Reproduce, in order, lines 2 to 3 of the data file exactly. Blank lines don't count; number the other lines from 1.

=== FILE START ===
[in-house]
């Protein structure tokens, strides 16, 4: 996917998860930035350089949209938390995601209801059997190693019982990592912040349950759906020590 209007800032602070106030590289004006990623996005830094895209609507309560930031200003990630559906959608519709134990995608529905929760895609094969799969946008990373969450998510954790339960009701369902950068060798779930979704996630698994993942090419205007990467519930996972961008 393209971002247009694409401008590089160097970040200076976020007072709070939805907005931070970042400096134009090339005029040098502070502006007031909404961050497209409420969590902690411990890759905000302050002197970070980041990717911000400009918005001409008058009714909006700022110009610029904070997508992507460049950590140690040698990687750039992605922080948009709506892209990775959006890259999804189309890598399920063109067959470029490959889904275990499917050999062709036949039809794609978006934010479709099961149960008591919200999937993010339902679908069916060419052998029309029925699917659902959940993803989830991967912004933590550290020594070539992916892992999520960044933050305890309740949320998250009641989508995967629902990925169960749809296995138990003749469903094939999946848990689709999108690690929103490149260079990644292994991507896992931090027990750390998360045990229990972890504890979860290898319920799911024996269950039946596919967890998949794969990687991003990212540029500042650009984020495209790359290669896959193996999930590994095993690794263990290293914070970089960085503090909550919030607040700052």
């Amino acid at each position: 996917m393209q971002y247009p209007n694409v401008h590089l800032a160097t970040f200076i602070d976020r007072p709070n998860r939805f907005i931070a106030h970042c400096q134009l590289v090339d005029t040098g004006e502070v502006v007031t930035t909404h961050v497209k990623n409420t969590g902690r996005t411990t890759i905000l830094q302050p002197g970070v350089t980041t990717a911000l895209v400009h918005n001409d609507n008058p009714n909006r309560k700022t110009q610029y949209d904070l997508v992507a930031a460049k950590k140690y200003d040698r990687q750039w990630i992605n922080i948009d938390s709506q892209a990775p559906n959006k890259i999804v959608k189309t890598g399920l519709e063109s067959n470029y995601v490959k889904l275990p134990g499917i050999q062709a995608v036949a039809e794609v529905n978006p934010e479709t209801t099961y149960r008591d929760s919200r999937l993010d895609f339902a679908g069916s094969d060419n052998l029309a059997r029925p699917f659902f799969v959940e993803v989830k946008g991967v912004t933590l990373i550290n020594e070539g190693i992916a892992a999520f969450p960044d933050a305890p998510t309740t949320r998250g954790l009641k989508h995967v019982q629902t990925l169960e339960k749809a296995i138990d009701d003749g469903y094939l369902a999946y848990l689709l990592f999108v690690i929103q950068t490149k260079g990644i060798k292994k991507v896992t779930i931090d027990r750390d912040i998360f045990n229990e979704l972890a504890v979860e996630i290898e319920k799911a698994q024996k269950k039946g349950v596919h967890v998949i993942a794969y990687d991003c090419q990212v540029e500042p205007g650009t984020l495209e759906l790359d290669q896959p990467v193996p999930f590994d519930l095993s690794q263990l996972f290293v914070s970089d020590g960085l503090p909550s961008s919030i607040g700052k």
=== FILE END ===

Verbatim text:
């Protein structure tokens, strides 16, 4: 996917998860930035350089949209938390995601209801059997190693019982990592912040349950759906020590 209007800032602070106030590289004006990623996005830094895209609507309560930031200003990630559906959608519709134990995608529905929760895609094969799969946008990373969450998510954790339960009701369902950068060798779930979704996630698994993942090419205007990467519930996972961008 393209971002247009694409401008590089160097970040200076976020007072709070939805907005931070970042400096134009090339005029040098502070502006007031909404961050497209409420969590902690411990890759905000302050002197970070980041990717911000400009918005001409008058009714909006700022110009610029904070997508992507460049950590140690040698990687750039992605922080948009709506892209990775959006890259999804189309890598399920063109067959470029490959889904275990499917050999062709036949039809794609978006934010479709099961149960008591919200999937993010339902679908069916060419052998029309029925699917659902959940993803989830991967912004933590550290020594070539992916892992999520960044933050305890309740949320998250009641989508995967629902990925169960749809296995138990003749469903094939999946848990689709999108690690929103490149260079990644292994991507896992931090027990750390998360045990229990972890504890979860290898319920799911024996269950039946596919967890998949794969990687991003990212540029500042650009984020495209790359290669896959193996999930590994095993690794263990290293914070970089960085503090909550919030607040700052």
């Amino acid at each position: 996917m393209q971002y247009p209007n694409v401008h590089l800032a160097t970040f200076i602070d976020r007072p709070n998860r939805f907005i931070a106030h970042c400096q134009l590289v090339d005029t040098g004006e502070v502006v007031t930035t909404h961050v497209k990623n409420t969590g902690r996005t411990t890759i905000l830094q302050p002197g970070v350089t980041t990717a911000l895209v400009h918005n001409d609507n008058p009714n909006r309560k700022t110009q610029y949209d904070l997508v992507a930031a460049k950590k140690y200003d040698r990687q750039w990630i992605n922080i948009d938390s709506q892209a990775p559906n959006k890259i999804v959608k189309t890598g399920l519709e063109s067959n470029y995601v490959k889904l275990p134990g499917i050999q062709a995608v036949a039809e794609v529905n978006p934010e479709t209801t099961y149960r008591d929760s919200r999937l993010d895609f339902a679908g069916s094969d060419n052998l029309a059997r029925p699917f659902f799969v959940e993803v989830k946008g991967v912004t933590l990373i550290n020594e070539g190693i992916a892992a999520f969450p960044d933050a305890p998510t309740t949320r998250g954790l009641k989508h995967v019982q629902t990925l169960e339960k749809a296995i138990d009701d003749g469903y094939l369902a999946y848990l689709l990592f999108v690690i929103q950068t490149k260079g990644i060798k292994k991507v896992t779930i931090d027990r750390d912040i998360f045990n229990e979704l972890a504890v979860e996630i290898e319920k799911a698994q024996k269950k039946g349950v596919h967890v998949i993942a794969y990687d991003c090419q990212v540029e500042p205007g650009t984020l495209e759906l790359d290669q896959p990467v193996p999930f590994d519930l095993s690794q263990l996972f290293v914070s970089d020590g960085l503090p909550s961008s919030i607040g700052k």